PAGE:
Department of Defense (DoD) platforms and structures operate under more rigorous requirements. Consequently, harsh environmental conditions in combat zones and aging fleets are of paramount concern and require discovery and manufacturing of advanced materials with optimized physical and mechanical properties. Advanced engineering materials, such as nanocrystalline (NC) metals and ceramics often have enhanced mechanical properties (high strength, increased wear resistance) compared to coarse-grained (CG) materials and hence are very attractive from an engineering perspective. However, to date, one difficulty in interpreting the results and drawing general conclusions from literature on the deformation and failure mechanisms of these advanced engineering materials is the lack of consistency between the experimental conditions from all these studies (material, specimen geometry, testing conditions, microstructure distribution, texture, GB character, impurity level, environment, etc.). Furthermore, there have been remarkably few systematic studies exploring how the interplay between microstructural (grain size and associated heterogeneities) and interfacially segregating solutes influences the stability of bulk NC metals and ceramics along with the associated deformation mechanics under dynamic (various stress states, i.e., varying stress triaxiality) and high temperature conditions (e.g. strain rate sensitivity at elevated temperatures). This proposal aims to address this knowledge gap through a synergistic combination of novel high strain rate testing setup, atomistic modeling, and transmission electron microscopy (TEM). For example with NC Cu-Ta as a model material system, this proposal aim to discover the role of process-induced microstructure and associate heterogeneity on deformation mechanisms under high temperature and complex dynamic strain rate conditions. Furthermore, from the Armys perspective, new advanced engineering materials, such as NC Cu-Ta have shown to meet or exceed properties as compared to CG Cu-Be alloys, which are hazardous materials shown to cause various health related issues.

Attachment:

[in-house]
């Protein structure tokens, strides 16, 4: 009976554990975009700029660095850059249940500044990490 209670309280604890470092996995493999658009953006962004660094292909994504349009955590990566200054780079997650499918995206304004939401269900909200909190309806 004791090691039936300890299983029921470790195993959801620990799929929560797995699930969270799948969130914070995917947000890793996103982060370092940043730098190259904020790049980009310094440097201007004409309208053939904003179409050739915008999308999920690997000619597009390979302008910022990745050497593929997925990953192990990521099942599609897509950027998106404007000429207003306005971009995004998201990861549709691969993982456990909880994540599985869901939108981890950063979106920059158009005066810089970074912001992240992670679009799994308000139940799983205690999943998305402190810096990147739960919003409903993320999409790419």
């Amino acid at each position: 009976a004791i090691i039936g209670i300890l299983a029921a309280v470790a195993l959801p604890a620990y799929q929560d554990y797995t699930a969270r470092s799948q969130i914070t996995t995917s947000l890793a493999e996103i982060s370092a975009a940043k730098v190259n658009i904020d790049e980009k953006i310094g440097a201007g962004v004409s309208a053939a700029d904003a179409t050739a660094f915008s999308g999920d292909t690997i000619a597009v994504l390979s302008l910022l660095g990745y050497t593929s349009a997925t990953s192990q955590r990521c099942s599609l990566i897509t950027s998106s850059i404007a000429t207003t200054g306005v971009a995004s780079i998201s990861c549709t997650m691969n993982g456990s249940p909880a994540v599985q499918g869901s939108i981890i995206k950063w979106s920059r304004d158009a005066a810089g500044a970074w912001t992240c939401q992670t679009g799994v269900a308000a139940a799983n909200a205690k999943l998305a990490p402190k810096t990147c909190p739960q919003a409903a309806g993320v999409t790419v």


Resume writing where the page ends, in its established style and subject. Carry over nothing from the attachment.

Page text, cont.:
|Effective start/end date||4/11/15 → 4/10/19|
- US Department of Defense (DOD): $375,000.00